A recent feature on coastal parkruns reminded runABC South correspondent Alan Newman of his parkrun debut at Whitstable on the North Kent coast seven years ago. On Saturday (5 May) he scratched that seven year itch by returning to his parkrun roots to relive the joys of running for free beside the sea.
Whitstable parkrun was the inaugural event in Kent, starting on 6 November 2010 with 70 runners. The first run saw David Gentle (19:26) and Jennifer Benson (21:20) first round the two-lap course that finishes on the manicured clifftop lawns of Tankerton Slopes.
Whitstable will celebrate its 400th event on 12 May and the participation record stands at 375, although it was a slow burner and it took 29 runs to top 100 participants and 181 events were completed before position 200 was recorded. The record was reached in August last year and the organisers are hoping for that to be beaten on Saturday.
Run #47 stands out in my memory as it was the one where I was first finisher – a rare but pleasing feeling. A new parkrun nearer home soon became my local and my record showed just five visits to Whitstable. It was time to return as there can be few better courses in the UK, with far reaching views across Thames Estuary towards Southend and brightly coloured beach huts that seem to flash by even at my pace as they are so tiny.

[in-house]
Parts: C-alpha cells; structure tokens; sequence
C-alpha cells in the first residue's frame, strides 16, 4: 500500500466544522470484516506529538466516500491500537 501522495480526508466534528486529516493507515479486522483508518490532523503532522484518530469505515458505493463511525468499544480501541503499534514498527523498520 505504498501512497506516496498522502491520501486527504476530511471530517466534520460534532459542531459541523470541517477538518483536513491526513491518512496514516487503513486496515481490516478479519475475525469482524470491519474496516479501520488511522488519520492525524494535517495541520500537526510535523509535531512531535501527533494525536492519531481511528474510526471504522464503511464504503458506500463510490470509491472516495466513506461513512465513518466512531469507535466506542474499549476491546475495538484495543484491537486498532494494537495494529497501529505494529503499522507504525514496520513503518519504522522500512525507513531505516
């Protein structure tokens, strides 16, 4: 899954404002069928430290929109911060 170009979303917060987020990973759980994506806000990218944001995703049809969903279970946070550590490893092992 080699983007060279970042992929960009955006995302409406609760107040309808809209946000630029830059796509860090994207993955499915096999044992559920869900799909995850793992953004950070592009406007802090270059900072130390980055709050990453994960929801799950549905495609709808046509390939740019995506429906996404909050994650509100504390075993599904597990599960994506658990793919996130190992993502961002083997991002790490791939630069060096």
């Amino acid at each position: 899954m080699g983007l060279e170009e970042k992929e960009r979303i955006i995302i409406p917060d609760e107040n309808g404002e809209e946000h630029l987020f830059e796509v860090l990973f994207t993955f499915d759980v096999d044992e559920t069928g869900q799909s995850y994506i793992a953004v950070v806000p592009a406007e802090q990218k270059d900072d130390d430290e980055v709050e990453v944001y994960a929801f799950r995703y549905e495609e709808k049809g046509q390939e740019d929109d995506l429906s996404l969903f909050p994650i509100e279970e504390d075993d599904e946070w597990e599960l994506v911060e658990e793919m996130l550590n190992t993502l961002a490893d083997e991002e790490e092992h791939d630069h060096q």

Whitstable parkrun runs smoother than Mrs runABC South's well oiled sewing machine with fully functioning public toilets at the start – a big tick – a friendly welcome to all, free parking, kilometre markers and something the organisers coyly dub a 'personal fitness indicator' that looks rather like a clock!
The course starts right beside the beach and finishes on top of Tankerton Slopes, so is net uphill. In the seven years since my last visit it has suffered from global warming that has caused the course to expand and the 'undulations' to become hills. Hence my time was 90 seconds slower – there can be no other logical explanation!
After the run I enjoyed a warm down with an old sparring partner, Mick Ellsmore, veteran of 235 parkruns (132 at Whitstable). When asked to explain the attraction he merely waved an arm towards the sea with its pleasure craft, oyster beds and ancient shingle strip known as The Street that extends half a mile into the sea. This man of few words spoke volumes with a simple gesture but he did add: “It's a combination of the views, challenging course, lovely people that put it on and it just somehow feels right. I will always come back to Whitstable”.
Image courtesy Lance White